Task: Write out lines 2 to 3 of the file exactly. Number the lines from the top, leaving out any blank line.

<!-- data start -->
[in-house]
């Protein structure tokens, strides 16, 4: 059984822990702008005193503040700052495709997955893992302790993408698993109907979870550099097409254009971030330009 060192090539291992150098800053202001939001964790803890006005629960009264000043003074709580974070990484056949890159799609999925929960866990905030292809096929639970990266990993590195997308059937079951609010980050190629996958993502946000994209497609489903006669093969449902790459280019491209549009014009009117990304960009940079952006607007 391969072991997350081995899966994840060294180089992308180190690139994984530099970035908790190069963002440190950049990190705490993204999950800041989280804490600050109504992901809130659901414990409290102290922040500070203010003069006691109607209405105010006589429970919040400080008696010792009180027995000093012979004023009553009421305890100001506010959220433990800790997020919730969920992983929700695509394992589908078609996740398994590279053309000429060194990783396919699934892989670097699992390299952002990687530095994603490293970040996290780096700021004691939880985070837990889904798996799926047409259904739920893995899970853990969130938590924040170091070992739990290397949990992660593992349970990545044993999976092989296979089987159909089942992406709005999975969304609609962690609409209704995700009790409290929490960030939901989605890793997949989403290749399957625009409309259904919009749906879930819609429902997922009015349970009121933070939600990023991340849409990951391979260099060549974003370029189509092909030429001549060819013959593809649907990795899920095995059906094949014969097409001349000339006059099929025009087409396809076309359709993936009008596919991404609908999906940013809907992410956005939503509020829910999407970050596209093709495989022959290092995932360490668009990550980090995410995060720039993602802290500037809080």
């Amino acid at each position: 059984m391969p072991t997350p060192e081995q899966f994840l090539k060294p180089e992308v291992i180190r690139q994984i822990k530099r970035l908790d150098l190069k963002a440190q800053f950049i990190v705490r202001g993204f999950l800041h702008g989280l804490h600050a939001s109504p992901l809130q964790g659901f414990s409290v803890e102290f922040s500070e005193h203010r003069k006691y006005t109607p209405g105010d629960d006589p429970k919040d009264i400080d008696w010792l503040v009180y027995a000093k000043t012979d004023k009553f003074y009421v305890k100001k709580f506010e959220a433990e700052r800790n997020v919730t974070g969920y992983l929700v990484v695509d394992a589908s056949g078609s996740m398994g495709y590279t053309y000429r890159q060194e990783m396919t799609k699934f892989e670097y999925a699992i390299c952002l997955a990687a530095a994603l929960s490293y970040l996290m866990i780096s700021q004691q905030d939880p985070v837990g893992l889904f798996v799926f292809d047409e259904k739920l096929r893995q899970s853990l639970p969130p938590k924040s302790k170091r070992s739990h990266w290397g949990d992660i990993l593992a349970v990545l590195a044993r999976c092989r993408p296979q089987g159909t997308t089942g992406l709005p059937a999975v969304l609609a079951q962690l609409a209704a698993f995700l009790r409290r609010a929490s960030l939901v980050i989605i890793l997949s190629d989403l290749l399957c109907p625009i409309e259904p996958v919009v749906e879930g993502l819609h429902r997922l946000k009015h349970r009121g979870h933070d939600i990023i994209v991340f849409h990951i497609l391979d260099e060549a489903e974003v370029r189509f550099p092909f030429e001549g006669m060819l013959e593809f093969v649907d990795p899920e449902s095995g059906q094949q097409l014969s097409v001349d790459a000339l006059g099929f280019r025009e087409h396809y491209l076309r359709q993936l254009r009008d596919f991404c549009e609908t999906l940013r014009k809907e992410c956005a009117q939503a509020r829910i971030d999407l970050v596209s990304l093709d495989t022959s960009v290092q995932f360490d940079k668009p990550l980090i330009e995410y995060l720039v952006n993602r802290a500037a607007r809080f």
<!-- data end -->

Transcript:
């Protein structure tokens, strides 16, 4: 059984822990702008005193503040700052495709997955893992302790993408698993109907979870550099097409254009971030330009 060192090539291992150098800053202001939001964790803890006005629960009264000043003074709580974070990484056949890159799609999925929960866990905030292809096929639970990266990993590195997308059937079951609010980050190629996958993502946000994209497609489903006669093969449902790459280019491209549009014009009117990304960009940079952006607007 391969072991997350081995899966994840060294180089992308180190690139994984530099970035908790190069963002440190950049990190705490993204999950800041989280804490600050109504992901809130659901414990409290102290922040500070203010003069006691109607209405105010006589429970919040400080008696010792009180027995000093012979004023009553009421305890100001506010959220433990800790997020919730969920992983929700695509394992589908078609996740398994590279053309000429060194990783396919699934892989670097699992390299952002990687530095994603490293970040996290780096700021004691939880985070837990889904798996799926047409259904739920893995899970853990969130938590924040170091070992739990290397949990992660593992349970990545044993999976092989296979089987159909089942992406709005999975969304609609962690609409209704995700009790409290929490960030939901989605890793997949989403290749399957625009409309259904919009749906879930819609429902997922009015349970009121933070939600990023991340849409990951391979260099060549974003370029189509092909030429001549060819013959593809649907990795899920095995059906094949014969097409001349000339006059099929025009087409396809076309359709993936009008596919991404609908999906940013809907992410956005939503509020829910999407970050596209093709495989022959290092995932360490668009990550980090995410995060720039993602802290500037809080």
């Amino acid at each position: 059984m391969p072991t997350p060192e081995q899966f994840l090539k060294p180089e992308v291992i180190r690139q994984i822990k530099r970035l908790d150098l190069k963002a440190q800053f950049i990190v705490r202001g993204f999950l800041h702008g989280l804490h600050a939001s109504p992901l809130q964790g659901f414990s409290v803890e102290f922040s500070e005193h203010r003069k006691y006005t109607p209405g105010d629960d006589p429970k919040d009264i400080d008696w010792l503040v009180y027995a000093k000043t012979d004023k009553f003074y009421v305890k100001k709580f506010e959220a433990e700052r800790n997020v919730t974070g969920y992983l929700v990484v695509d394992a589908s056949g078609s996740m398994g495709y590279t053309y000429r890159q060194e990783m396919t799609k699934f892989e670097y999925a699992i390299c952002l997955a990687a530095a994603l929960s490293y970040l996290m866990i780096s700021q004691q905030d939880p985070v837990g893992l889904f798996v799926f292809d047409e259904k739920l096929r893995q899970s853990l639970p969130p938590k924040s302790k170091r070992s739990h990266w290397g949990d992660i990993l593992a349970v990545l590195a044993r999976c092989r993408p296979q089987g159909t997308t089942g992406l709005p059937a999975v969304l609609a079951q962690l609409a209704a698993f995700l009790r409290r609010a929490s960030l939901v980050i989605i890793l997949s190629d989403l290749l399957c109907p625009i409309e259904p996958v919009v749906e879930g993502l819609h429902r997922l946000k009015h349970r009121g979870h933070d939600i990023i994209v991340f849409h990951i497609l391979d260099e060549a489903e974003v370029r189509f550099p092909f030429e001549g006669m060819l013959e593809f093969v649907d990795p899920e449902s095995g059906q094949q097409l014969s097409v001349d790459a000339l006059g099929f280019r025009e087409h396809y491209l076309r359709q993936l254009r009008d596919f991404c549009e609908t999906l940013r014009k809907e992410c956005a009117q939503a509020r829910i971030d999407l970050v596209s990304l093709d495989t022959s960009v290092q995932f360490d940079k668009p990550l980090i330009e995410y995060l720039v952006n993602r802290a500037a607007r809080f």